Copyrighted software given away for free by the author. Although it is available for free, the author retains the copyright, which means that you cannot do anything with it that is not expressly allowed by the author. Usually, the author allows people to use the software, but not sell it.
A program or algorithm that replicates itself over a computer network and usually performs malicious actions, such as using up the computer's resources and possibly shutting the system down. Also see virus. Also see The Difference Between a Virus, Worm and Trojan Horse in the Did You Know? section of Webopedia. (2) When used in all capital letters, WORM is an acronym for for write once, read many, an optical disk technology that allows you to write data onto a disk just once.
Software distributed on the basis of an honor system. Most shareware is delivered free of charge, but the author usually requests that you pay a small fee if you like the program and use it regularly. By sending the small fee, you become registered with the producer so that you can receive service assistance and updates. You can copy shareware and pass it along to friends and colleagues, but they too are expected to pay a fee if they use the product.
Refers to any program that is not copyrighted. Public-domain software is free and can be used without restrictions.
An error or defect in software or hardware that causes a program to malfunction. Often a bug is caused by conflicts in software when applications try to run in tandem. According to folklore, the first computer bug was an actual bug. Discovered in 1945 at Harvard, a moth trapped between two electrical relays of the Mark II Aiken Relay Calculator caused the whole machine to shut down.
A nanocomputer that uses DNA (deoxyribonucleic acids) to store information and perform complex calculations. In 1994, University of Southern California computer scientist Leonard Adelman suggested that DNA could be used to solve complex mathematical problems. Adelman found a way to harness the power of DNA to solve the Hamiltonian path problem (the traveling salesman problem), whose solution required finding a path from start to end going through all the points (cities) only once.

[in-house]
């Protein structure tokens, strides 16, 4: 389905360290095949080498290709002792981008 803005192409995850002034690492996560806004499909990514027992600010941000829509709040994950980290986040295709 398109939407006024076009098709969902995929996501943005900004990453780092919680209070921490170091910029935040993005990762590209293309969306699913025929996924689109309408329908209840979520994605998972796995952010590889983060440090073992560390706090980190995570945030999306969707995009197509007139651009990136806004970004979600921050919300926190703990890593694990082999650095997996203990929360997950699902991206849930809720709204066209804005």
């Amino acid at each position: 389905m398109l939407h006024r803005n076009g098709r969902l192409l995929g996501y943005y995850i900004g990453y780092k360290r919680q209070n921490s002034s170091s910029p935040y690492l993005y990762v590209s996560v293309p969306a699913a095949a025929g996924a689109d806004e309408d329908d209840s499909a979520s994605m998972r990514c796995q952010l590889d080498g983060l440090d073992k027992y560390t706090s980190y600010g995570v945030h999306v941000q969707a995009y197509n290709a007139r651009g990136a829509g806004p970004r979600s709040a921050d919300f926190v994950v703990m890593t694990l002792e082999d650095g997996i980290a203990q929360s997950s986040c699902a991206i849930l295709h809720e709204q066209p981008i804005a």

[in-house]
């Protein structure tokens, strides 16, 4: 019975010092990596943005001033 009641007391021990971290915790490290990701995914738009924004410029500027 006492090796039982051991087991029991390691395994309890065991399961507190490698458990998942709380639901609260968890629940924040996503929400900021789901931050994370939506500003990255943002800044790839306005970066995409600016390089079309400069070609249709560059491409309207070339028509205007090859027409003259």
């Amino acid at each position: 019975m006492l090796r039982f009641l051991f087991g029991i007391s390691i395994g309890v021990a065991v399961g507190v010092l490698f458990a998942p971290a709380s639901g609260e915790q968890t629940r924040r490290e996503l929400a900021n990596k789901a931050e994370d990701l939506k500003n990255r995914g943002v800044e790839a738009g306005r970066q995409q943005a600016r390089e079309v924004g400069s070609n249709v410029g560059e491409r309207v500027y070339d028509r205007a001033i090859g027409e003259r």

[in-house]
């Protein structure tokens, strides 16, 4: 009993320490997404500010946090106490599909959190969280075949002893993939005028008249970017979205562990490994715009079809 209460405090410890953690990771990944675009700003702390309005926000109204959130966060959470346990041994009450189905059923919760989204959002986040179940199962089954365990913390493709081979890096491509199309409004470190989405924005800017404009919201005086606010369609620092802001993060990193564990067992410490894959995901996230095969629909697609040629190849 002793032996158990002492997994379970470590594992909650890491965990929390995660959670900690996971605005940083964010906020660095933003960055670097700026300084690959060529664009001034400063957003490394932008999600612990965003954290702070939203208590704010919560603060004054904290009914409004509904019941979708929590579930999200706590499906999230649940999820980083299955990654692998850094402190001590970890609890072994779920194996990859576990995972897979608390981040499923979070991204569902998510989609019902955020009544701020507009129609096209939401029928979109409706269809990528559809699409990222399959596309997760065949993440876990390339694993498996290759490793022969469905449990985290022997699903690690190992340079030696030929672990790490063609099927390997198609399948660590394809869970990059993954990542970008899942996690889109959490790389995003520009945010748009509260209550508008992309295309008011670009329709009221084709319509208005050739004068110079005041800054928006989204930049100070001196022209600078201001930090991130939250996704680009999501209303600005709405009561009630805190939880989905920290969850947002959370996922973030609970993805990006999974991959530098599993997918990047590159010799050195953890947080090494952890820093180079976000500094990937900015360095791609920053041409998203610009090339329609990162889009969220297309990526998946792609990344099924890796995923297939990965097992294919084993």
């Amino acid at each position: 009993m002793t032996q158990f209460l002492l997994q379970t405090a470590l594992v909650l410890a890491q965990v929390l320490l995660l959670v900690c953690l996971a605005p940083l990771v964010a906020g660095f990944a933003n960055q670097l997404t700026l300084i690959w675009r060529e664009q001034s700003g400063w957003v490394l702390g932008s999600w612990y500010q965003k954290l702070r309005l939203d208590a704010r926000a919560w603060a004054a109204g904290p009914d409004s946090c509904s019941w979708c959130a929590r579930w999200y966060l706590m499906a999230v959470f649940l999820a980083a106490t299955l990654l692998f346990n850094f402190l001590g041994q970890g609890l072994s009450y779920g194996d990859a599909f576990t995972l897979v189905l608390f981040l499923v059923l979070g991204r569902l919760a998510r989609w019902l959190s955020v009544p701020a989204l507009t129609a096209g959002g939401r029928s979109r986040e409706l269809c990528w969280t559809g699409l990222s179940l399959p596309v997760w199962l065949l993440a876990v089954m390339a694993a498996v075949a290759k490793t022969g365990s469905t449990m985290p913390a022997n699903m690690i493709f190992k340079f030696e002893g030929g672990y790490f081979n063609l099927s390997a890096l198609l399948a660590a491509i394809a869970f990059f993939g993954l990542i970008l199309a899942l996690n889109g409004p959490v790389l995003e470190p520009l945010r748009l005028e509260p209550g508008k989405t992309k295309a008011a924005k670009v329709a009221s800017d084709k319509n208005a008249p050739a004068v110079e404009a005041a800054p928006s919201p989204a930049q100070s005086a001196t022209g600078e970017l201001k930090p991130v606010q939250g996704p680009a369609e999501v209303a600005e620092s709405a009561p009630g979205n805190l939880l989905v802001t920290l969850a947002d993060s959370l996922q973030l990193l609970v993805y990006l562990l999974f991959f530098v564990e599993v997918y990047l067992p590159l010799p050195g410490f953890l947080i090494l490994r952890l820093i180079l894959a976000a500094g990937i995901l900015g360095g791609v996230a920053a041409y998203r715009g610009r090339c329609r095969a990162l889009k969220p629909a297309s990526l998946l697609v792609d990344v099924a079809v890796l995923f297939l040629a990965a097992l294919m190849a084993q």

A table of values arranged in rows and columns. Each value can have a predefined relationship to the other values. If you change one value, therefore, you may need to change other values as well. Spreadsheet applications (sometimes referred to simply as spreadsheets) are computer programs that let you create and manipulate spreadsheets electronically
In spreadsheet applications, a formula is an expression that defines how one cell relates to other cells. For example, you might define cell C5 (column C, row 5) with the formula =A4*D7 which means to multiply the value in cell A4 by the value in cell D7.
In spreadsheet applications, a cell is a box in which you can enter a single piece of data. The data is usually text, a numeric value, or a formula.
On a display screen in character mode, a column is a vertical line of characters extending from the top to the bottom of the screen. The size of a text display is usually measured in rows and columns. (2) In spreadsheets, a column is a vertical row of cells. Spreadsheet columns are usually identified by letters. (3) In database management systems, column is another name for field.
Often referred to as a CompactFlash card, a very small removable mass storage device that relies on flash memory technology, a storage technology that does not require a battery to retain data indefinitely.